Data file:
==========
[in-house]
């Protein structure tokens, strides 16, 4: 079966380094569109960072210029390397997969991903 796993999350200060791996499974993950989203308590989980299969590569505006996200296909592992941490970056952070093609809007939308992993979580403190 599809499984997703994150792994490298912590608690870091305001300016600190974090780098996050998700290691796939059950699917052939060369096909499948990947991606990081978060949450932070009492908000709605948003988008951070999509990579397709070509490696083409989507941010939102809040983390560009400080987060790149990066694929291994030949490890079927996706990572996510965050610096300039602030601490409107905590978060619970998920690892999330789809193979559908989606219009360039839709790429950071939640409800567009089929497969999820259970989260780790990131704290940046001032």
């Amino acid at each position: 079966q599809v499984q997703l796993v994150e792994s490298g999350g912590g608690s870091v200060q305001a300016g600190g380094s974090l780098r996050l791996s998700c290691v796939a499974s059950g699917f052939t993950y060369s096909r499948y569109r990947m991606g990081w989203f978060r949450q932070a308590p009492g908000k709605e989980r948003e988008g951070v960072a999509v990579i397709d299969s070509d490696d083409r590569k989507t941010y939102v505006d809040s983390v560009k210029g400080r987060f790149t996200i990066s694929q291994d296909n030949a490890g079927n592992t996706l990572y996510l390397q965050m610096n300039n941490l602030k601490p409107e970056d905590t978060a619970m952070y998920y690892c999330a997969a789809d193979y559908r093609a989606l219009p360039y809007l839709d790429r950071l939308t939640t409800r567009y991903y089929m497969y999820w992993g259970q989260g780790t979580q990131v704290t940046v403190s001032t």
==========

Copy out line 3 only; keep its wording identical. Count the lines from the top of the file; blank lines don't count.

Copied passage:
């Amino acid at each position: 079966q599809v499984q997703l796993v994150e792994s490298g999350g912590g608690s870091v200060q305001a300016g600190g380094s974090l780098r996050l791996s998700c290691v796939a499974s059950g699917f052939t993950y060369s096909r499948y569109r990947m991606g990081w989203f978060r949450q932070a308590p009492g908000k709605e989980r948003e988008g951070v960072a999509v990579i397709d299969s070509d490696d083409r590569k989507t941010y939102v505006d809040s983390v560009k210029g400080r987060f790149t996200i990066s694929q291994d296909n030949a490890g079927n592992t996706l990572y996510l390397q965050m610096n300039n941490l602030k601490p409107e970056d905590t978060a619970m952070y998920y690892c999330a997969a789809d193979y559908r093609a989606l219009p360039y809007l839709d790429r950071l939308t939640t409800r567009y991903y089929m497969y999820w992993g259970q989260g780790t979580q990131v704290t940046v403190s001032t």